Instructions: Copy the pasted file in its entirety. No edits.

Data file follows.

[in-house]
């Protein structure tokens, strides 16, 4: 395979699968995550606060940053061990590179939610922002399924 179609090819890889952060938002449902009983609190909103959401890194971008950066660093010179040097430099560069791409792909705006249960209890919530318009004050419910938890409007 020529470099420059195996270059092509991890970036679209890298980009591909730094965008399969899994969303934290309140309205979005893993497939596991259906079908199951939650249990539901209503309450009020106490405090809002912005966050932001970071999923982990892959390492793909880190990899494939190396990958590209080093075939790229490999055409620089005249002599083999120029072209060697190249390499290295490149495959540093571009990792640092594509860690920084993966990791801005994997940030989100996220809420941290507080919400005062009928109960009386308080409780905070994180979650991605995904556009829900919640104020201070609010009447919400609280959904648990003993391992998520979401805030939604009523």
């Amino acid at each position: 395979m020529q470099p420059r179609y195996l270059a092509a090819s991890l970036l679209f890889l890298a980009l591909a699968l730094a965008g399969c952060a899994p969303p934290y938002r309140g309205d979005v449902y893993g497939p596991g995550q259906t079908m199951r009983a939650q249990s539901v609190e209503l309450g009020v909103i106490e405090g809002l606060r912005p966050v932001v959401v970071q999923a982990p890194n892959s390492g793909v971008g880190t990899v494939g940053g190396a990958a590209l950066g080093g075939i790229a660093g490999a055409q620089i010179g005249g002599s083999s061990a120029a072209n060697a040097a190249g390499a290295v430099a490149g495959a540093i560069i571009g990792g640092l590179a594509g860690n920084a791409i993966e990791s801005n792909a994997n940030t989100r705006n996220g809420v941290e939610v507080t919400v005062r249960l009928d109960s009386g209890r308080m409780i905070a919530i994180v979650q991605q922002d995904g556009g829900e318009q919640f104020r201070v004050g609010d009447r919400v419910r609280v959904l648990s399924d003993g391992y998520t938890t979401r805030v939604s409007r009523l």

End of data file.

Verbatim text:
[in-house]
């Protein structure tokens, strides 16, 4: 395979699968995550606060940053061990590179939610922002399924 179609090819890889952060938002449902009983609190909103959401890194971008950066660093010179040097430099560069791409792909705006249960209890919530318009004050419910938890409007 020529470099420059195996270059092509991890970036679209890298980009591909730094965008399969899994969303934290309140309205979005893993497939596991259906079908199951939650249990539901209503309450009020106490405090809002912005966050932001970071999923982990892959390492793909880190990899494939190396990958590209080093075939790229490999055409620089005249002599083999120029072209060697190249390499290295490149495959540093571009990792640092594509860690920084993966990791801005994997940030989100996220809420941290507080919400005062009928109960009386308080409780905070994180979650991605995904556009829900919640104020201070609010009447919400609280959904648990003993391992998520979401805030939604009523």
């Amino acid at each position: 395979m020529q470099p420059r179609y195996l270059a092509a090819s991890l970036l679209f890889l890298a980009l591909a699968l730094a965008g399969c952060a899994p969303p934290y938002r309140g309205d979005v449902y893993g497939p596991g995550q259906t079908m199951r009983a939650q249990s539901v609190e209503l309450g009020v909103i106490e405090g809002l606060r912005p966050v932001v959401v970071q999923a982990p890194n892959s390492g793909v971008g880190t990899v494939g940053g190396a990958a590209l950066g080093g075939i790229a660093g490999a055409q620089i010179g005249g002599s083999s061990a120029a072209n060697a040097a190249g390499a290295v430099a490149g495959a540093i560069i571009g990792g640092l590179a594509g860690n920084a791409i993966e990791s801005n792909a994997n940030t989100r705006n996220g809420v941290e939610v507080t919400v005062r249960l009928d109960s009386g209890r308080m409780i905070a919530i994180v979650q991605q922002d995904g556009g829900e318009q919640f104020r201070v004050g609010d009447r919400v419910r609280v959904l648990s399924d003993g391992y998520t938890t979401r805030v939604s409007r009523l």